Current Events

The Impact of Trump’s Immigration Policy on United States Residents

According to a report released by the United States Department of Homeland Security on December 5th,  “The Deported: Immigrants Uprooted from the Country They Call Home,” Donald Trump has had a rather profound impact on United State’s immigration practices during his time in office. It appears that in the past year, the number of unauthorized residents of the United States being deported or detained has drastically increased.

For one thing, there has been a rise in the number of people who are being seized from the interior; those deported from within the United States, and not the border, has increased by 42%, compared to this same time period in 2016. Additionally,  the immigration arrests of people with no criminal convictions have tripled since 2016.

Almost immediately after Trump took office last year, he enacted two executive orders that made almost every unauthorized immigrant in the United States (regardless of how long ago they crossed the border, family lives, or criminal convictions) subject to deportation, arrest, and detention. The effects of these executive orders have been severe; according to HRW, there were a “total of 110,568 interior arrests from January 20 through September 30, the end of the fiscal year, compared to 77,806 during the same time period in 2016. Of these arrests, 31,888 people had no criminal convictions, compared with 11,500 during approximately the same period in 2016”.

“The numbers and accounts of the people who are being deported make clear that long-term immigrants with strong US ties are aggressively and systematically being scooped up and deported…These are not outliers or a smattering of cases; instead, this is the brutal, destructive face of Trump immigration policy.” Clara Long, Human Rights Watch

The Obama administration also deported millions of people who were longstanding interior residents, but the administration also enacted DACA at the start of the second term; DACA or Deferred Action for Childhood Arrivals gave children who arrived into the United States temporary protection from deportation regardless of their legal status. As a result, deportation rates had fallen when the Obama administration drew to a close. The Trump administration rescinded DACA in September, thereby exposing children who have spent all but a tiny sliver of their lives in the United States vulnerable to deportation.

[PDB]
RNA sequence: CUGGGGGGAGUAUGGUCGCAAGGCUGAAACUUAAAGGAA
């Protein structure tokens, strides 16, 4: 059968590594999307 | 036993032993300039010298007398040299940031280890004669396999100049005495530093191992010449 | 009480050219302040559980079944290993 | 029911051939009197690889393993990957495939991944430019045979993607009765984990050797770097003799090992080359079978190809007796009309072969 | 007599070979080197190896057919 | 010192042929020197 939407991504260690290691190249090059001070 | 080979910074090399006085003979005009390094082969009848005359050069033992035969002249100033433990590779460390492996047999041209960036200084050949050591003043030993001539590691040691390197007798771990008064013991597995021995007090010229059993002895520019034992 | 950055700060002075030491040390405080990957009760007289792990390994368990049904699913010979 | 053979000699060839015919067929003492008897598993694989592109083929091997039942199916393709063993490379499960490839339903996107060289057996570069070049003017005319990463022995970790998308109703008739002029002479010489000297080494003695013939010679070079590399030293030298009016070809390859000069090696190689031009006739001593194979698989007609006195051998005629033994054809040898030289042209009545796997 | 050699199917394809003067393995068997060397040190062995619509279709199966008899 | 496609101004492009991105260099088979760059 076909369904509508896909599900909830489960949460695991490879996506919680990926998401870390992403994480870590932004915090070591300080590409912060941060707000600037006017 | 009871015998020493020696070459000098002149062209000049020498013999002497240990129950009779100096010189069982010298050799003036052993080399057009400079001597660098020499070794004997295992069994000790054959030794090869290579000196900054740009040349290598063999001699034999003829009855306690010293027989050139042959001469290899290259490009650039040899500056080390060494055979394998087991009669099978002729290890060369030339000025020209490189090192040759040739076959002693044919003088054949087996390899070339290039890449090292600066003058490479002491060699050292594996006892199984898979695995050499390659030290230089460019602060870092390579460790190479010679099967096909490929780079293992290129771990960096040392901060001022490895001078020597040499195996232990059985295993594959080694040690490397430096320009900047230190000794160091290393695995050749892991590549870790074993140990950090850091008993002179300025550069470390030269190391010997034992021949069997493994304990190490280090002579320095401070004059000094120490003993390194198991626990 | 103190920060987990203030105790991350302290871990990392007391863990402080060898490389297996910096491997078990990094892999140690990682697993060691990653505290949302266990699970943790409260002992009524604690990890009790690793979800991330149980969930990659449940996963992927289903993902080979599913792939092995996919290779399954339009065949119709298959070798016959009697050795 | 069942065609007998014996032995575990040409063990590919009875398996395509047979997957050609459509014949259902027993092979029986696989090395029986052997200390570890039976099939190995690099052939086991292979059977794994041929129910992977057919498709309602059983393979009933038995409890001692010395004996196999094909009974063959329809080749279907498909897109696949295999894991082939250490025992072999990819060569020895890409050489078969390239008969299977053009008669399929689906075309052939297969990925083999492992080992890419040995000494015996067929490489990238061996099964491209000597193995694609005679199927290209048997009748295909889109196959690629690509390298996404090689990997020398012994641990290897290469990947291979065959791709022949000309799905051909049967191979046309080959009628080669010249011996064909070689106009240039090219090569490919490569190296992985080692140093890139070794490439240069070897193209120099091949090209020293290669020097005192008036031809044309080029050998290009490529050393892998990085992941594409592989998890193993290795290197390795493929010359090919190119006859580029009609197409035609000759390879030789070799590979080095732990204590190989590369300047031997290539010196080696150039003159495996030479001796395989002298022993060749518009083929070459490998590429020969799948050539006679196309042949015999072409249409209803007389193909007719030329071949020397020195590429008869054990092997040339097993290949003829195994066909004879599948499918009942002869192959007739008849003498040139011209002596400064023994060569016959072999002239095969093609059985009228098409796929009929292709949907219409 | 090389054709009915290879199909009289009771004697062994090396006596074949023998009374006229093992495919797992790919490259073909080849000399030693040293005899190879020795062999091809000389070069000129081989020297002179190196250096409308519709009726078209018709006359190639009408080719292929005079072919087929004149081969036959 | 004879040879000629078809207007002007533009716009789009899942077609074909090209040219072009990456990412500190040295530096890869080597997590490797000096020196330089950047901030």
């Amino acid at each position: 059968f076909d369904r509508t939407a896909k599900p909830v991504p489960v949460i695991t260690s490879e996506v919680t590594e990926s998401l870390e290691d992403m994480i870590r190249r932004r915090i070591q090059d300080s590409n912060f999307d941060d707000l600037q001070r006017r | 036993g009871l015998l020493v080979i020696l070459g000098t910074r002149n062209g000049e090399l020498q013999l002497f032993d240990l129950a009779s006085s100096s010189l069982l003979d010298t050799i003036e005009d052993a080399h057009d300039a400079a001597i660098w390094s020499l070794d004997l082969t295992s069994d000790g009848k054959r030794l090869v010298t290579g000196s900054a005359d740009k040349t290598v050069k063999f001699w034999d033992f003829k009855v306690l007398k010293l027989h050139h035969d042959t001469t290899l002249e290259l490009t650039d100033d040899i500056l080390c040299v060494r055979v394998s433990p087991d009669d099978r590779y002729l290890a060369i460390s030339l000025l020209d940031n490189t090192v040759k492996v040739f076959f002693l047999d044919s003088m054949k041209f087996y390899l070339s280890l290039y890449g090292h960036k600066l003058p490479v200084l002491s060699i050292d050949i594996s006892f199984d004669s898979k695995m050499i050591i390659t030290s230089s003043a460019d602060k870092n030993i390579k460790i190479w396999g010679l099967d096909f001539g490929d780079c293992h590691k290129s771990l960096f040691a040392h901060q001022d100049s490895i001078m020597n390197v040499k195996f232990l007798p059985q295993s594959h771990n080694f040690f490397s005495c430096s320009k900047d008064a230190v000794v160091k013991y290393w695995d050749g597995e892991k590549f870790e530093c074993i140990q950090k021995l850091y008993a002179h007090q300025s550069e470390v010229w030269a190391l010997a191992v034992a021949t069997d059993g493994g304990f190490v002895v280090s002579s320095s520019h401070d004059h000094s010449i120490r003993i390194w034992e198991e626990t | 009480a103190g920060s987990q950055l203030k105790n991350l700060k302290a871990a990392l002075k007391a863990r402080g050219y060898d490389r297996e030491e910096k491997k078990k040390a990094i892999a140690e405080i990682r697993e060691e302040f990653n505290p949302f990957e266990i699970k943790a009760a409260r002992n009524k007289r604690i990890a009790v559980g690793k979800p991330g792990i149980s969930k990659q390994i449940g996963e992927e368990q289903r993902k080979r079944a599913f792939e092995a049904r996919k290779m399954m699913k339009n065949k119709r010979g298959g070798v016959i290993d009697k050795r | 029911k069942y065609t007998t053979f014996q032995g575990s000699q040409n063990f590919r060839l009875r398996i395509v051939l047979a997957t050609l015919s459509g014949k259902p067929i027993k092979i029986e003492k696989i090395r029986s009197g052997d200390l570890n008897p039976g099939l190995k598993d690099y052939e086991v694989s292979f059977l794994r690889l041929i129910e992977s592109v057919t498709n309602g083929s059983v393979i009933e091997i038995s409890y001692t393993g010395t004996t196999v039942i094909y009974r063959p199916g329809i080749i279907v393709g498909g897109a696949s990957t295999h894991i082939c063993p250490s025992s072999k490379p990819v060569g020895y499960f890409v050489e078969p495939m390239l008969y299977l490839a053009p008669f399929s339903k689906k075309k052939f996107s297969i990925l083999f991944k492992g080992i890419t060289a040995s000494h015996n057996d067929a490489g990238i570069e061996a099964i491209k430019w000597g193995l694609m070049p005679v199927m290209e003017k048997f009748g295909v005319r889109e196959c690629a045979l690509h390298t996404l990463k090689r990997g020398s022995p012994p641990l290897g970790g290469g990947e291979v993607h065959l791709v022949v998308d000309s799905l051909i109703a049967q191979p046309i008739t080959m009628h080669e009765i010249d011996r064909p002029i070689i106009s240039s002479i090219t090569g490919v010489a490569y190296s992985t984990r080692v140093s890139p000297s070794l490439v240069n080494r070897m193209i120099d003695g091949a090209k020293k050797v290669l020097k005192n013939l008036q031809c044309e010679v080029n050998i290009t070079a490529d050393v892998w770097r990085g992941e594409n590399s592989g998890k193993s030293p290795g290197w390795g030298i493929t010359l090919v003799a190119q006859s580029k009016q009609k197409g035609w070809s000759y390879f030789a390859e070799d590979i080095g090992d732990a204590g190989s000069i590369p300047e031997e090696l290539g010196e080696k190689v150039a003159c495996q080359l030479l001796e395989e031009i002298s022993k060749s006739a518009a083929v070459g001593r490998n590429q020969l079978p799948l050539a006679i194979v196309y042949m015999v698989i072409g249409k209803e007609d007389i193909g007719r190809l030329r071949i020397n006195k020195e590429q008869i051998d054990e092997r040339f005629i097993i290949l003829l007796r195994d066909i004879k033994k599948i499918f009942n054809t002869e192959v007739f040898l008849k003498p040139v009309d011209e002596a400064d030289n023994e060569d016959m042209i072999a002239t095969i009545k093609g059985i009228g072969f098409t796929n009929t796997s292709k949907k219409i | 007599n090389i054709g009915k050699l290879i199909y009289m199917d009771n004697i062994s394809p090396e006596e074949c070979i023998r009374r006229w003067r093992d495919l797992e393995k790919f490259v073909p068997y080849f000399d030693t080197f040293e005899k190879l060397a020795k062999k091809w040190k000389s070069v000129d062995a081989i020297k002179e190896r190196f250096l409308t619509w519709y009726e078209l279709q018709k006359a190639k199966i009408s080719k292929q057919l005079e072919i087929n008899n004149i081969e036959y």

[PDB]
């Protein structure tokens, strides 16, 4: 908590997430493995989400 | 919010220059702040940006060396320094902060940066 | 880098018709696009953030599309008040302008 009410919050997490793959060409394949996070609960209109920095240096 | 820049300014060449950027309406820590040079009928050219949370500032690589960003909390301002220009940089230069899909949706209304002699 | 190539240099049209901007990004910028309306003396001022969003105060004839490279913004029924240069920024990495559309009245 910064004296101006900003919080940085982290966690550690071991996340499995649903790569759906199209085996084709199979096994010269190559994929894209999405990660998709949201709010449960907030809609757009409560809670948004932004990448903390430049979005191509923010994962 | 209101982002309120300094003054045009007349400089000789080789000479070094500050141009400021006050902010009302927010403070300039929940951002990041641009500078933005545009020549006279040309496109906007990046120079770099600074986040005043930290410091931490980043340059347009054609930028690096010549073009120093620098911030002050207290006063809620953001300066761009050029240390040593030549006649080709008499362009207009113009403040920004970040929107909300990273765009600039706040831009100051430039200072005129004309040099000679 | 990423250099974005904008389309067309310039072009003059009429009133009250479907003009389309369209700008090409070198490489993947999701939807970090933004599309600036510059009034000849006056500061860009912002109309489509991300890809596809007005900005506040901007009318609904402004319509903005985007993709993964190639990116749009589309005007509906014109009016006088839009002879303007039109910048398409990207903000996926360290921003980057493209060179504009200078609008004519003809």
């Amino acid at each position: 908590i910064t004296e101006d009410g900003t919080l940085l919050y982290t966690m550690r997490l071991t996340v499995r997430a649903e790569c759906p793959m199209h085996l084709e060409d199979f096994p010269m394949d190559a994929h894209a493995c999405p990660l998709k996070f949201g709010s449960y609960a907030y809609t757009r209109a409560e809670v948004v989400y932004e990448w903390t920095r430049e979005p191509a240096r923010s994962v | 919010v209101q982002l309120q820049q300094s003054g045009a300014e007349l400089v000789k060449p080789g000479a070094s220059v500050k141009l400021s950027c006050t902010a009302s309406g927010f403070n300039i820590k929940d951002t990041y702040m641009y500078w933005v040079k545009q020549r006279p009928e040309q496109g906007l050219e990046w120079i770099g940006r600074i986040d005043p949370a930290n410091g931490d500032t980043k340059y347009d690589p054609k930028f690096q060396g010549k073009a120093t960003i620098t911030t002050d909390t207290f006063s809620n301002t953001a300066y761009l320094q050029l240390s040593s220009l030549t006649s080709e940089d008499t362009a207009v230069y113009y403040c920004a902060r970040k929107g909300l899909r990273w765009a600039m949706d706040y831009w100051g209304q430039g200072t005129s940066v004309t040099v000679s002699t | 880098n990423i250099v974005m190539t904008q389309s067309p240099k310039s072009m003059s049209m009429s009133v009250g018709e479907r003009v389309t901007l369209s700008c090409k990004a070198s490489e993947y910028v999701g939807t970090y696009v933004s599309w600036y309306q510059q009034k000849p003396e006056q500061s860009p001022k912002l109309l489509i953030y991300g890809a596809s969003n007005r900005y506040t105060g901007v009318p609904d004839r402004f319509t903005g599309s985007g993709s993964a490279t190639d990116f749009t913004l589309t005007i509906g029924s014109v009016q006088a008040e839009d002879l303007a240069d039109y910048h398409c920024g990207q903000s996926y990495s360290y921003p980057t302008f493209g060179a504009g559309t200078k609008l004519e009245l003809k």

Although international law allows for certain leeway when it comes to the removal of unauthorized persons from its territory, it is nonetheless held that any reason the government may have for removal of a person should be weighed against the person’s family and home life. In many such instances, those being deported are not allowed a trial, or to contest their deportation, and when they do have the chance to do so, the trial or appeal has no effect on their legal status and right to remain in the country. At the moment, people are being detained and deported without the access to a fair, individualized trial to decide their fate. Those being deported are often unfamiliar with their “home” country, as they have spent their entire lives in the United States.

This interactive website posted in conjunction with the report by the Department of Homeland Security allows you to read through the real stories of unauthorized citizens dealing with the impacts that the new deportation policies on their lives. For example, Alexis G. (pseudonyms are used) says:

“My parents brought me [to the US], and I grew up in the United States. If I were to sing an anthem right now, it would be the Star-Spangled Banner – I don’t know the Mexican anthem…Growing up, I met kids from Mexico who arrived during their teen years, and they’d say, ‘You’re not Mexican.’ And then you’ve got the other side telling you, you’re not American because you don’t have papers. It hurts. Do I not count?”


0 comments on “The Impact of Trump’s Immigration Policy on United States Residents

Leave a Reply

Fill in your details below or click an icon to log in: Logo

You are commenting using your account. Log Out /  Change )

Google+ photo

You are commenting using your Google+ account. Log Out /  Change )

Twitter picture

You are commenting using your Twitter account. Log Out /  Change )

Facebook photo

You are commenting using your Facebook account. Log Out /  Change )


Connecting to %s

%d bloggers like this: